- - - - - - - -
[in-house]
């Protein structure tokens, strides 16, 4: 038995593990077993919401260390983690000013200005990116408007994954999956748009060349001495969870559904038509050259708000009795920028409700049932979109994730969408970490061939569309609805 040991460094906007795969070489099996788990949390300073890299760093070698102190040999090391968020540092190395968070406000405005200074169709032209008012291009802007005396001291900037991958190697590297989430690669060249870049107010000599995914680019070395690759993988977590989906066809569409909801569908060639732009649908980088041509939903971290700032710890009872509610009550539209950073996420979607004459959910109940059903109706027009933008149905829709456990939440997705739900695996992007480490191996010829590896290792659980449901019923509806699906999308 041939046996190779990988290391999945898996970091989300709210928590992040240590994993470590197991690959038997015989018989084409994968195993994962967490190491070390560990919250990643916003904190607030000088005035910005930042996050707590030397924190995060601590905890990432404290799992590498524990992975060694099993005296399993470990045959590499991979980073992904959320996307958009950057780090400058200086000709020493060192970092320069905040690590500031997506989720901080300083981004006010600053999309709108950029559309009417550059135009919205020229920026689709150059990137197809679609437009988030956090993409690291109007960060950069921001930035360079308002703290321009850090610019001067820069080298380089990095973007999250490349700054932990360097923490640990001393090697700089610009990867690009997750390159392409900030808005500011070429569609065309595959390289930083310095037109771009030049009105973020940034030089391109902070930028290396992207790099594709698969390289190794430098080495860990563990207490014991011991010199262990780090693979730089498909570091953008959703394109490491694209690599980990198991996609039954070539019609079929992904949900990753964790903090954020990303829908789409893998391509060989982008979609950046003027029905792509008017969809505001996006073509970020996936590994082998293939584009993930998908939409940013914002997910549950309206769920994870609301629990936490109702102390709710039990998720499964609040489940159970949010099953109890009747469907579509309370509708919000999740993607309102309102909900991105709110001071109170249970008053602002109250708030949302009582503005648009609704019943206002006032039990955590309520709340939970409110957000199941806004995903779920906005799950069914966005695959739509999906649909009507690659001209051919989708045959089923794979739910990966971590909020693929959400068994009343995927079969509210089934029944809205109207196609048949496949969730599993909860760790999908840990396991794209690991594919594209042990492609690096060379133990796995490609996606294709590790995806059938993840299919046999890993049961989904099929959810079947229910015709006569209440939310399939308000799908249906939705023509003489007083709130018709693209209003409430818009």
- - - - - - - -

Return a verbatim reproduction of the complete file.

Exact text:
[in-house]
């Protein structure tokens, strides 16, 4: 038995593990077993919401260390983690000013200005990116408007994954999956748009060349001495969870559904038509050259708000009795920028409700049932979109994730969408970490061939569309609805 040991460094906007795969070489099996788990949390300073890299760093070698102190040999090391968020540092190395968070406000405005200074169709032209008012291009802007005396001291900037991958190697590297989430690669060249870049107010000599995914680019070395690759993988977590989906066809569409909801569908060639732009649908980088041509939903971290700032710890009872509610009550539209950073996420979607004459959910109940059903109706027009933008149905829709456990939440997705739900695996992007480490191996010829590896290792659980449901019923509806699906999308 041939046996190779990988290391999945898996970091989300709210928590992040240590994993470590197991690959038997015989018989084409994968195993994962967490190491070390560990919250990643916003904190607030000088005035910005930042996050707590030397924190995060601590905890990432404290799992590498524990992975060694099993005296399993470990045959590499991979980073992904959320996307958009950057780090400058200086000709020493060192970092320069905040690590500031997506989720901080300083981004006010600053999309709108950029559309009417550059135009919205020229920026689709150059990137197809679609437009988030956090993409690291109007960060950069921001930035360079308002703290321009850090610019001067820069080298380089990095973007999250490349700054932990360097923490640990001393090697700089610009990867690009997750390159392409900030808005500011070429569609065309595959390289930083310095037109771009030049009105973020940034030089391109902070930028290396992207790099594709698969390289190794430098080495860990563990207490014991011991010199262990780090693979730089498909570091953008959703394109490491694209690599980990198991996609039954070539019609079929992904949900990753964790903090954020990303829908789409893998391509060989982008979609950046003027029905792509008017969809505001996006073509970020996936590994082998293939584009993930998908939409940013914002997910549950309206769920994870609301629990936490109702102390709710039990998720499964609040489940159970949010099953109890009747469907579509309370509708919000999740993607309102309102909900991105709110001071109170249970008053602002109250708030949302009582503005648009609704019943206002006032039990955590309520709340939970409110957000199941806004995903779920906005799950069914966005695959739509999906649909009507690659001209051919989708045959089923794979739910990966971590909020693929959400068994009343995927079969509210089934029944809205109207196609048949496949969730599993909860760790999908840990396991794209690991594919594209042990492609690096060379133990796995490609996606294709590790995806059938993840299919046999890993049961989904099929959810079947229910015709006569209440939310399939308000799908249906939705023509003489007083709130018709693209209003409430818009």